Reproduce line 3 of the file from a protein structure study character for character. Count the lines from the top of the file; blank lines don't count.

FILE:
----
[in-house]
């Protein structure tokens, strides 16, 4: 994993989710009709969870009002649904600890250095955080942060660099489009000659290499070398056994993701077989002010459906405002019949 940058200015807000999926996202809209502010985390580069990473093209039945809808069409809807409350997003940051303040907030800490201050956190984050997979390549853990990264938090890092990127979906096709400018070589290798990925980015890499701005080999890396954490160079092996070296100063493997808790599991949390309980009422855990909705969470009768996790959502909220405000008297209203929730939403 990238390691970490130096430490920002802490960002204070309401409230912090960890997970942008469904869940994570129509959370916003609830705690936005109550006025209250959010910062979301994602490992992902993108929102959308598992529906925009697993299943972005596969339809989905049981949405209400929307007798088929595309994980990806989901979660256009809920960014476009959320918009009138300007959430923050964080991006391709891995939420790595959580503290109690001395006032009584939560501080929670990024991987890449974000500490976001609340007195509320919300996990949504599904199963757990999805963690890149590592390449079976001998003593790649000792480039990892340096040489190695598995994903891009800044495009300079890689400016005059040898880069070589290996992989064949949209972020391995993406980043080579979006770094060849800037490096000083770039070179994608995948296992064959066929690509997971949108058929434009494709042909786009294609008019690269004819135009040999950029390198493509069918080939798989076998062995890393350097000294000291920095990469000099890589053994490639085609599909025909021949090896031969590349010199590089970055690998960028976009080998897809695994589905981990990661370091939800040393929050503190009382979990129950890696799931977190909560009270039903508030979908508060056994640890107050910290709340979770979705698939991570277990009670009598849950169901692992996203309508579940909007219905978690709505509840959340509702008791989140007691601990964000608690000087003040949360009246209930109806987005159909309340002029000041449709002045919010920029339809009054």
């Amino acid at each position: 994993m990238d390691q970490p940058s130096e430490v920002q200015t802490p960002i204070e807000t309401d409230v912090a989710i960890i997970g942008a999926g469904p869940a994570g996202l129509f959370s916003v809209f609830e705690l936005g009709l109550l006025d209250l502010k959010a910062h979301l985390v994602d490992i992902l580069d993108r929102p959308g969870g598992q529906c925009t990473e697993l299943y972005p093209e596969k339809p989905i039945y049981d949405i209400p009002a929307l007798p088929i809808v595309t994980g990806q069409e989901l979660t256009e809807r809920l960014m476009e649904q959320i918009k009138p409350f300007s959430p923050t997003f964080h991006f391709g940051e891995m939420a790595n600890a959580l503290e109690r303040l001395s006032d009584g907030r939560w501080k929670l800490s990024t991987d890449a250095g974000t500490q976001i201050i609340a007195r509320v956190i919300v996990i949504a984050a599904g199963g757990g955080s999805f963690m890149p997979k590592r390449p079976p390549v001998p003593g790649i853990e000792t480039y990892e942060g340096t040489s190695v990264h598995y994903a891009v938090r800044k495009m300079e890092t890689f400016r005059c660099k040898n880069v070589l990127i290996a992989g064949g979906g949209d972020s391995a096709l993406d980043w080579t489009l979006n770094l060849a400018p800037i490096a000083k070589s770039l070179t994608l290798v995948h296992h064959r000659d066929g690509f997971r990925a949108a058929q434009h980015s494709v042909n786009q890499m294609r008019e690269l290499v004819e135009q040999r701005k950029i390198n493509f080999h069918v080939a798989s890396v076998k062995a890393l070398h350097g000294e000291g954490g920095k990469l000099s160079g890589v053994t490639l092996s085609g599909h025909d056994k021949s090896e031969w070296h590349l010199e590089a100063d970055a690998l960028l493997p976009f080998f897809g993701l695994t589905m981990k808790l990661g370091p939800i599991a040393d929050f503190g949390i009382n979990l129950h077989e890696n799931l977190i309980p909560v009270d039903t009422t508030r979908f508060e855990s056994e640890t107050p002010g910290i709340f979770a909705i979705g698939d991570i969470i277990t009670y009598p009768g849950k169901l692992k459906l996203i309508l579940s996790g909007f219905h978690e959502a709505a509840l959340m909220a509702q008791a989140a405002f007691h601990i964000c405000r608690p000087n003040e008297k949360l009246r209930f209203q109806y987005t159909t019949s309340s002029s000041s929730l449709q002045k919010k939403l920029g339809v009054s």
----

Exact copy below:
């Amino acid at each position: 994993m990238d390691q970490p940058s130096e430490v920002q200015t802490p960002i204070e807000t309401d409230v912090a989710i960890i997970g942008a999926g469904p869940a994570g996202l129509f959370s916003v809209f609830e705690l936005g009709l109550l006025d209250l502010k959010a910062h979301l985390v994602d490992i992902l580069d993108r929102p959308g969870g598992q529906c925009t990473e697993l299943y972005p093209e596969k339809p989905i039945y049981d949405i209400p009002a929307l007798p088929i809808v595309t994980g990806q069409e989901l979660t256009e809807r809920l960014m476009e649904q959320i918009k009138p409350f300007s959430p923050t997003f964080h991006f391709g940051e891995m939420a790595n600890a959580l503290e109690r303040l001395s006032d009584g907030r939560w501080k929670l800490s990024t991987d890449a250095g974000t500490q976001i201050i609340a007195r509320v956190i919300v996990i949504a984050a599904g199963g757990g955080s999805f963690m890149p997979k590592r390449p079976p390549v001998p003593g790649i853990e000792t480039y990892e942060g340096t040489s190695v990264h598995y994903a891009v938090r800044k495009m300079e890092t890689f400016r005059c660099k040898n880069v070589l990127i290996a992989g064949g979906g949209d972020s391995a096709l993406d980043w080579t489009l979006n770094l060849a400018p800037i490096a000083k070589s770039l070179t994608l290798v995948h296992h064959r000659d066929g690509f997971r990925a949108a058929q434009h980015s494709v042909n786009q890499m294609r008019e690269l290499v004819e135009q040999r701005k950029i390198n493509f080999h069918v080939a798989s890396v076998k062995a890393l070398h350097g000294e000291g954490g920095k990469l000099s160079g890589v053994t490639l092996s085609g599909h025909d056994k021949s090896e031969w070296h590349l010199e590089a100063d970055a690998l960028l493997p976009f080998f897809g993701l695994t589905m981990k808790l990661g370091p939800i599991a040393d929050f503190g949390i009382n979990l129950h077989e890696n799931l977190i309980p909560v009270d039903t009422t508030r979908f508060e855990s056994e640890t107050p002010g910290i709340f979770a909705i979705g698939d991570i969470i277990t009670y009598p009768g849950k169901l692992k459906l996203i309508l579940s996790g909007f219905h978690e959502a709505a509840l959340m909220a509702q008791a989140a405002f007691h601990i964000c405000r608690p000087n003040e008297k949360l009246r209930f209203q109806y987005t159909t019949s309340s002029s000041s929730l449709q002045k919010k939403l920029g339809v009054s």